October 30th, 2009

from a painting

German Past Tenses

I have two simple questions regarding the simple past and the haben/sein + participle past in German:
  1. Do the two differ at all in meaning?
  2. Which one is used more frequently in colloquial conversations? I've noticed that the simple past is used a lot in more formal texts.

listening advices?

it's time to break down another wall in my english skill, so:
question to all english user.

how to boost your listening skill?

i never had any toefl test but my toefl preparation test in high school told me that i'm "good" in listening (one level away from "excellent"). i don't have any problem listening to movies (which usually has good quality sound), but i have trouble to comprehend things like interviews(usually youtube videos), and songs. especially song lyrics.

so, any advice?

Italian/Japanese days of the week/planets

Okay, so I wrote this whole entry out and while looking up the days of the week in Chinese, found an answer to my own question. I'll share anyway.

I first noticed this while learning the planets in Japanese. I looked at the elements and compared them to days of the week, and realized they were like Italian.

Monday: lunedi -> luna -> moon
Tuesday: martedi -> marte -> Mars
Wednesday: mercoledi -> mercurio -> Mercury
Thursday: giovedi -> giove -> Jupiter
Friday: venerdi -> venere -> Venus

Monday: getsuyoubi -> getsu -> moon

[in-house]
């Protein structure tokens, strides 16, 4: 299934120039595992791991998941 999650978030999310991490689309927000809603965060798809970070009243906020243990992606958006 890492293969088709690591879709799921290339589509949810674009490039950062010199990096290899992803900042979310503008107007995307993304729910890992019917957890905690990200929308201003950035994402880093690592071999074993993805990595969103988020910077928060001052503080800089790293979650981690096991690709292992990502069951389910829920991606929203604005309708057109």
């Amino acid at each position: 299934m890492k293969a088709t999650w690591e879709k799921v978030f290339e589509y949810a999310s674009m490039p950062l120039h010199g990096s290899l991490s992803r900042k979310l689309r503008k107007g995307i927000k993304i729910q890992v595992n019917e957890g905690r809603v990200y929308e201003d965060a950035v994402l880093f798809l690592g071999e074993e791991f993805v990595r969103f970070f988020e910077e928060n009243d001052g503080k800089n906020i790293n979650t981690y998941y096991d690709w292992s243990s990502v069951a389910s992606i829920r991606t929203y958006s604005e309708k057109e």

Tuesday: kayoubi -> ka -> kasei -> Mars
Wednesday: suikoubi -> sui -> suisei -> Mercury
Thursday: mokuyoubi -> moku -> mokusei -> Jupiter
Friday: kinyoubi -> kin -> kinsei -> Venus

So I found this article.
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愛してる (heart/hand/progress)

Web to be truly worldwide at last

For the first time in its history, users will be allowed to create full web and e-mail-addresses using non-Latin characters.

Other scripts, Arabic or Japanese for example, can be used in the first part, but whatever language is used, the address must end with a small but very important collection of Latin alphabet characters, .com, .gov, .co.uk, .cn and so on.

Without those Latin letters on the end, the website simply will not work.

The reason for the system is simple - the internet was born in the United States.

And the Latin-script suffixes used in web-addresses have now become so internationally familiar that some internet users question the need for change.

But imagine the situation in reverse.

What if every European or North American website was forced to include a few letters of Chinese in its domain name?

The full story here.
  • Current Music

How does Polish sound to you?

That's a question that has been bothering me since quite a long time. I wonder how foreigners percieve Polish, that is, my mother tongue. How does it sound to you? Does it sound pretty or maybe it's too "sh-ch"? ;p To what other languages could you compare it?
Here you've got some YT videos in Polish, check them out and tell me what you think. (oh and when commenting please tell me also where are you from)

http://www.youtube.com/watch?v=qCIyK3ec4kE (an awesome song BTW)

I'm waiting for your comments ;p And no, this isn't any kind of Phonetics & Phonology project, I'm just curious and thought it's a good place to ask.